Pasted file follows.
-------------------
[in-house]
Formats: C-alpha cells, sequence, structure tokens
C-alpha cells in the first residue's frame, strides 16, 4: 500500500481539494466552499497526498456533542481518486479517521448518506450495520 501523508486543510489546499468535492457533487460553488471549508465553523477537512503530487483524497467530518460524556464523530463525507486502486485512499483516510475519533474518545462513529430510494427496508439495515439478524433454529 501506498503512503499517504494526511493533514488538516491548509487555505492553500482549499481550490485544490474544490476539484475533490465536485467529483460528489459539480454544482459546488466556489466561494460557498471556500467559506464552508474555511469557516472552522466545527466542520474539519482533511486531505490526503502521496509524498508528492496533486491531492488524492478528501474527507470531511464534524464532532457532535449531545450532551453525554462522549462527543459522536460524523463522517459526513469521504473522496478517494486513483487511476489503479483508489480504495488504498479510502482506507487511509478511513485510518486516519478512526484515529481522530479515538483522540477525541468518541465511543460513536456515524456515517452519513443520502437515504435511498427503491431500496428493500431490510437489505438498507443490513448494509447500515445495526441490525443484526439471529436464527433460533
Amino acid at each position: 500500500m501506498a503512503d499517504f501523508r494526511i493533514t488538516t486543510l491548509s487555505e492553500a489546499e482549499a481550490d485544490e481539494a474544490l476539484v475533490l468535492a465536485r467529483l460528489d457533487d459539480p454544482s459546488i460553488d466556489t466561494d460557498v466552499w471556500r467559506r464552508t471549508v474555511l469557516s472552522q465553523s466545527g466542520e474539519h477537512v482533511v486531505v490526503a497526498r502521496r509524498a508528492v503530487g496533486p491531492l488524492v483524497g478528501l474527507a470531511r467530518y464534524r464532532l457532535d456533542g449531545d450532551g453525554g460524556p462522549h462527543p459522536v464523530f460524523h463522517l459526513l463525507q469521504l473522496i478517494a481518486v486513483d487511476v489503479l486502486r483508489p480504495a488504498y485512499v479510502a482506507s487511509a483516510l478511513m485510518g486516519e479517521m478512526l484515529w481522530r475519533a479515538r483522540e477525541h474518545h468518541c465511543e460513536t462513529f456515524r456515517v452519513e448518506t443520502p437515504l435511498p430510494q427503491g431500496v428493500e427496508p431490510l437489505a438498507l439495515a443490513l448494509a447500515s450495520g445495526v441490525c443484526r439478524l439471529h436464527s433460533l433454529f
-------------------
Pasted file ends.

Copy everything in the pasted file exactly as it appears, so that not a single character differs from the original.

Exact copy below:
[in-house]
Formats: C-alpha cells, sequence, structure tokens
C-alpha cells in the first residue's frame, strides 16, 4: 500500500481539494466552499497526498456533542481518486479517521448518506450495520 501523508486543510489546499468535492457533487460553488471549508465553523477537512503530487483524497467530518460524556464523530463525507486502486485512499483516510475519533474518545462513529430510494427496508439495515439478524433454529 501506498503512503499517504494526511493533514488538516491548509487555505492553500482549499481550490485544490474544490476539484475533490465536485467529483460528489459539480454544482459546488466556489466561494460557498471556500467559506464552508474555511469557516472552522466545527466542520474539519482533511486531505490526503502521496509524498508528492496533486491531492488524492478528501474527507470531511464534524464532532457532535449531545450532551453525554462522549462527543459522536460524523463522517459526513469521504473522496478517494486513483487511476489503479483508489480504495488504498479510502482506507487511509478511513485510518486516519478512526484515529481522530479515538483522540477525541468518541465511543460513536456515524456515517452519513443520502437515504435511498427503491431500496428493500431490510437489505438498507443490513448494509447500515445495526441490525443484526439471529436464527433460533
Amino acid at each position: 500500500m501506498a503512503d499517504f501523508r494526511i493533514t488538516t486543510l491548509s487555505e492553500a489546499e482549499a481550490d485544490e481539494a474544490l476539484v475533490l468535492a465536485r467529483l460528489d457533487d459539480p454544482s459546488i460553488d466556489t466561494d460557498v466552499w471556500r467559506r464552508t471549508v474555511l469557516s472552522q465553523s466545527g466542520e474539519h477537512v482533511v486531505v490526503a497526498r502521496r509524498a508528492v503530487g496533486p491531492l488524492v483524497g478528501l474527507a470531511r467530518y464534524r464532532l457532535d456533542g449531545d450532551g453525554g460524556p462522549h462527543p459522536v464523530f460524523h463522517l459526513l463525507q469521504l473522496i478517494a481518486v486513483d487511476v489503479l486502486r483508489p480504495a488504498y485512499v479510502a482506507s487511509a483516510l478511513m485510518g486516519e479517521m478512526l484515529w481522530r475519533a479515538r483522540e477525541h474518545h468518541c465511543e460513536t462513529f456515524r456515517v452519513e448518506t443520502p437515504l435511498p430510494q427503491g431500496v428493500e427496508p431490510l437489505a438498507l439495515a443490513l448494509a447500515s450495520g445495526v441490525c443484526r439478524l439471529h436464527s433460533l433454529f